She has become cynical, manipulative and cruel. She has been brought up to play with men's emotions and to break their hearts. She has become what Miss Havisham 'made' her: cold. But she is not to blame as she had suffered under the hands of Miss Havisham and she cannot change simply because she knows no other way to live. Estella is just another example of corruption by money. Dickens is trying to teach us money is not always a blessing and can have quite the opposite effect as it has had on Estella; she is no longer capable of loving. In this novel Dickens explores many issues in life, mostly love, money and social class. He successfully conveys the message that people shouldn't be judged by money, social standing or their past. He portrays the fact that love can withstand any hardship. The 21st century English society we now live in appears to be very different from the one Dickens portrayed in this novel and yet there is always the difference in wealth. There has always been snobbery towards the less fortunate. Maybe in a way Dickens was trying to warn people if snobbery and prejudice are not cast aside catastrophes such as the Jewish holocaust would come our way. The past two prime ministers, John Major and Tony Blair, have tried to create a 'classless' society, but it has always been in the human nature to think some superior to others, whether it is in wealth, social standing, race or maybe even colour. There may not now be the obvious snobbery towards other people and laws may have been passed that allows people to live harmoniously alongside each other with out fear of being discriminated against, and still I believe that is only what appears on the surface and if we pierce the skin of this surface and look closely underneath we can still see that prejudice, as was demonstrated a few weeks ago by a BBC undercover programme that exposed a few police officers who are racially prejudiced. Niloofar Bozorgi 11R English Prose 1 ...read more.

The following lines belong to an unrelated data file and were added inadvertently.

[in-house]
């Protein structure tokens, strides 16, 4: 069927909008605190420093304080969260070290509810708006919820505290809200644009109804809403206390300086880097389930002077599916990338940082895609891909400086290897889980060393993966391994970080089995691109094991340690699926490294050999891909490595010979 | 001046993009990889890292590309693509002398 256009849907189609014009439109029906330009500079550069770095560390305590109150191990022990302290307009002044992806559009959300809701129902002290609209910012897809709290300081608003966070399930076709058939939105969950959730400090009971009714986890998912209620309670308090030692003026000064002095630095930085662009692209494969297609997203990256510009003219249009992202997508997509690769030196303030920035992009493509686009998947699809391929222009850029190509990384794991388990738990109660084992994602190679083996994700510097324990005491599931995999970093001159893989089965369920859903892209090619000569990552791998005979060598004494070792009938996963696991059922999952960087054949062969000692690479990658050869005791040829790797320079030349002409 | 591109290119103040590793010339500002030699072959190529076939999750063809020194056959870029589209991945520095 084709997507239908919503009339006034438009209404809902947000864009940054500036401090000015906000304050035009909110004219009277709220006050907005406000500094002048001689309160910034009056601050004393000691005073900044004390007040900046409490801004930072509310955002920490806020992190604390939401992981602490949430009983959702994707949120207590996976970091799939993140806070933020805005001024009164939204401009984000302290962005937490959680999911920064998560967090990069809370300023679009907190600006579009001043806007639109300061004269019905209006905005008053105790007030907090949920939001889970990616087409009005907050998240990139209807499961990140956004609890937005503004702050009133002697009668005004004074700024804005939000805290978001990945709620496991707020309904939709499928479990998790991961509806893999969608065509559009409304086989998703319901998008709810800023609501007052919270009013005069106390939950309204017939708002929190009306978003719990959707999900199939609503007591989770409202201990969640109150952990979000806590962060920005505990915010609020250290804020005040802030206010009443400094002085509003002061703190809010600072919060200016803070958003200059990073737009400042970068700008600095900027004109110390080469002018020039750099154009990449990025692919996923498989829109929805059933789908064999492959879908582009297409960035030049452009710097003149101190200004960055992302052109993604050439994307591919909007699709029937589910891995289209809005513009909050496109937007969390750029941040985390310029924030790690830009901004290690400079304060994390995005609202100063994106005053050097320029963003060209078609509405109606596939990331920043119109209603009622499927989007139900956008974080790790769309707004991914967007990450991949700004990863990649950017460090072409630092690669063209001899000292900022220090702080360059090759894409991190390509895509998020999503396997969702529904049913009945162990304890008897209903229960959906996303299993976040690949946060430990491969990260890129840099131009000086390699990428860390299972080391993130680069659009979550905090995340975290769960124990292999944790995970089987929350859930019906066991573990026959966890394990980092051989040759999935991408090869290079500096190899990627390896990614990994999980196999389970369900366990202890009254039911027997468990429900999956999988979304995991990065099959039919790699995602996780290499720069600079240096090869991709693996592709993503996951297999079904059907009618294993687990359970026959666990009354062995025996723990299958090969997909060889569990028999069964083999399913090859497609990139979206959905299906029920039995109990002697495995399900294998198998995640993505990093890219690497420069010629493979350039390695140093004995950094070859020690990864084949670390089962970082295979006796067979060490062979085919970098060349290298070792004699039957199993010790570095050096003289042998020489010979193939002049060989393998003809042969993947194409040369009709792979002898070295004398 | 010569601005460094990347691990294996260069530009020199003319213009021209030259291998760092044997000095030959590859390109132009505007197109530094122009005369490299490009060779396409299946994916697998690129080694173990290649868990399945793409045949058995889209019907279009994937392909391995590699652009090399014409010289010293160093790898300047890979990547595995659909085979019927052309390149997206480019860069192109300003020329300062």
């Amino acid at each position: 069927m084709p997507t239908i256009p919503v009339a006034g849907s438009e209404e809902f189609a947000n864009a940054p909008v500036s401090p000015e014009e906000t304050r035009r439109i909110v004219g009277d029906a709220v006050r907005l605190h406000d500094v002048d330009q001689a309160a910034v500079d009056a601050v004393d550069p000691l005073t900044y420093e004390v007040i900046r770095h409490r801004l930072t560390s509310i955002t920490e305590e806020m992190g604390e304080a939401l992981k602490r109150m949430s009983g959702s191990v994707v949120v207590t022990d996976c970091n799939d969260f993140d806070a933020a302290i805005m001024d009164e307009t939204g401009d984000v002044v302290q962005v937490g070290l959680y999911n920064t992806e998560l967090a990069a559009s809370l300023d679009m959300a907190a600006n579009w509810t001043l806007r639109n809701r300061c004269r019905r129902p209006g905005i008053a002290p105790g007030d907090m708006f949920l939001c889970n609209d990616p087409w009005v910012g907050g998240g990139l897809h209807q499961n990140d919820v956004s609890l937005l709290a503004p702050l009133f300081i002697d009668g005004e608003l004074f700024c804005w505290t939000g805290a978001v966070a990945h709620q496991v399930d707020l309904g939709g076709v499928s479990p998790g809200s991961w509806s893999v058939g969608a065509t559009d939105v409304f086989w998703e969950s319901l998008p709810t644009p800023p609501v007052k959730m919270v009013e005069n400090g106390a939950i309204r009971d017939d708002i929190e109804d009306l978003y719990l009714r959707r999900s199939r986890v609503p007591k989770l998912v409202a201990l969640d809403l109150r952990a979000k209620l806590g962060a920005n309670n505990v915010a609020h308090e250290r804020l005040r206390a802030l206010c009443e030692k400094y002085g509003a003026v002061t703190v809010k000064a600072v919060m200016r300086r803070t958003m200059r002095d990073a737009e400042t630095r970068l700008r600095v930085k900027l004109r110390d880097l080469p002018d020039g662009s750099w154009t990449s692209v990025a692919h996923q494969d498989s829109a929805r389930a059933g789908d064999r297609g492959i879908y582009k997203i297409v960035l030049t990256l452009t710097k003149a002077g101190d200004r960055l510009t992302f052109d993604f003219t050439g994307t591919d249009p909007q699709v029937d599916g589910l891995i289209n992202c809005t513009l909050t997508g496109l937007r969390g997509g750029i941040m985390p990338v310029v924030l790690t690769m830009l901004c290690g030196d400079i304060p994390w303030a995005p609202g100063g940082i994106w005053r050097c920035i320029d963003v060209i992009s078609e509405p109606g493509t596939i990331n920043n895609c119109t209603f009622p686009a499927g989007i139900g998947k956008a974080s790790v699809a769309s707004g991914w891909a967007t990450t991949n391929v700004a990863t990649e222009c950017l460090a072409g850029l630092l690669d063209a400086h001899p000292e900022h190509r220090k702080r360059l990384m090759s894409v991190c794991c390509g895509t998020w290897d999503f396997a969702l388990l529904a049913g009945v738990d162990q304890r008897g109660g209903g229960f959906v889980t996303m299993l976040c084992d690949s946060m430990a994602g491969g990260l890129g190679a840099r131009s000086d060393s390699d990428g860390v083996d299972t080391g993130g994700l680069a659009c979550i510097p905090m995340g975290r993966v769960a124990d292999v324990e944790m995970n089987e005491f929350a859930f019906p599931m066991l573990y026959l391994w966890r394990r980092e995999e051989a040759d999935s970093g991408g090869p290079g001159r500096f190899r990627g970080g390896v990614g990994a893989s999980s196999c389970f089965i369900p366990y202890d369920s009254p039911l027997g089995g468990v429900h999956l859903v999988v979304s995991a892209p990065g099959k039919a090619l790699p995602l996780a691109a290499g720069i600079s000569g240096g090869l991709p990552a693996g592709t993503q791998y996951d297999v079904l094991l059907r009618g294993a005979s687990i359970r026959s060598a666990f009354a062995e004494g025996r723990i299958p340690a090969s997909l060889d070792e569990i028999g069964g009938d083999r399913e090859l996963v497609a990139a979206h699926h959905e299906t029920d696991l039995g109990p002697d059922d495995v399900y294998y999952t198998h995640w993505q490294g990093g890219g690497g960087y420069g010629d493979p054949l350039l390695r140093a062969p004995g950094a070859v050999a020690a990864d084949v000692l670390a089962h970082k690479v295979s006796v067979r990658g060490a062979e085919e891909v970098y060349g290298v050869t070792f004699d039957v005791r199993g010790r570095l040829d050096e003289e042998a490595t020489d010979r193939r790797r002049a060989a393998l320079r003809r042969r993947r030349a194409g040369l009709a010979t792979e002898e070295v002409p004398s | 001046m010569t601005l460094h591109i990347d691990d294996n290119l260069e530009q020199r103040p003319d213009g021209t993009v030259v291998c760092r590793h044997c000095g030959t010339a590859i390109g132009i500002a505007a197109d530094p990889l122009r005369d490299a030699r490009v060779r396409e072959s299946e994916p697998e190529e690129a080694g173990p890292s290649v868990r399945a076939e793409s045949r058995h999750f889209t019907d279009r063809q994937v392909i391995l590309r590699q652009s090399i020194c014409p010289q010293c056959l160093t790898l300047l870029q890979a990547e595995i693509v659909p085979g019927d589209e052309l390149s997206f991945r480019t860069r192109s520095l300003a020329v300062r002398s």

The above preview is unformatted text

This student written piece of work is one of many that can be found in our GCSE Great Expectations section.

Found what you're looking for?

  • Start learning 29% faster today
  • 150,000+ documents available
  • Just £6.99 a month

Not the one? Search for your essay title...
  • Join over 1.2 million students every month
  • Accelerate your learning by 29%
  • Unlimited access from just £6.99 per month

See related essaysSee related essays

Related GCSE Great Expectations essays

  1. Pip wants to grow up to be a gentleman. Do you think he succeeds?

    if he tries hard, be the good person he needs to be. The money has gone to set Herbert up in a shipping business. With book two now over Pip is not too much different from the start of the book.

  2. An exploration of the ways in which issues of class and status are presented ...

    At the end, Pip is changed, his links with the working and lower classes in Magwitch and Joe have reformed him morally; the lower classes he distanced himself from have been his salvation. Once he stops daydreaming in the false reality of a match with Estella, understands and learns the

  1. How are our impressions of Pip, Magwitch and the marshes shaped by Dickens' use ...

    Dickens showed the two sides of Magwitch in this opening chapter: the evil, vicious wolf and the vulnerable, lonely convict. By describing Magwitch's appearance as as a convict had already created an image that Magwitch is evil and had put his place to the bottom of the social class.

  2. Great Expectatios ENGLISH

    The reference to the dress hanging loose off of her body gives us the image that it definitely no longer fits her. Also the image that her figure was now skin and bone is quite disturbing, and encourages us to conclude our theory that the dress is indeed old and long past its usage.

  1. Pip wants 'to be a gentleman'; Estella is educated for a 'lady'. What ...

    Although Pip just knocked Herbert, 'the pale young gentleman', over with blow after blow. Dickens' good people are genuine. Matthew Pocket revealed that 'no man who was not a true gentleman at heart, ever was, since the world began, a true gentleman in manner.

  2. How successful are Pip and Holden as fictitious narrators?

    You fail, or you go from my words in any partickler, no matter how small it is, and your heart and your liver shall be tore out, roasted and ate..." (Chapter 1) He also remembers all of this speech after being hung upside down.

  1. How do our views on Magwitch change throughout the novel and what do you ...

    This explains that Dickens wants to make the audience feel a degree of tension. As the paragraphs go on, we discover that Pip sees another escaped convict that appears to be Magwitch to Pip"..."I saw a man sitting before

  2. How do our responses to Magwitch change during the novel? What message do you ...

    Pip soon realises that it is Magwitch and discovers that it is he, not Miss Havisham, is his benefactor. Magwitch had made a fortune sheep farming in Australia and had risked everything to come and see Pip to tell him the truth.

  • Over 160,000 pieces
    of student written work
  • Annotated by
    experienced teachers
  • Ideas and feedback to
    improve your own work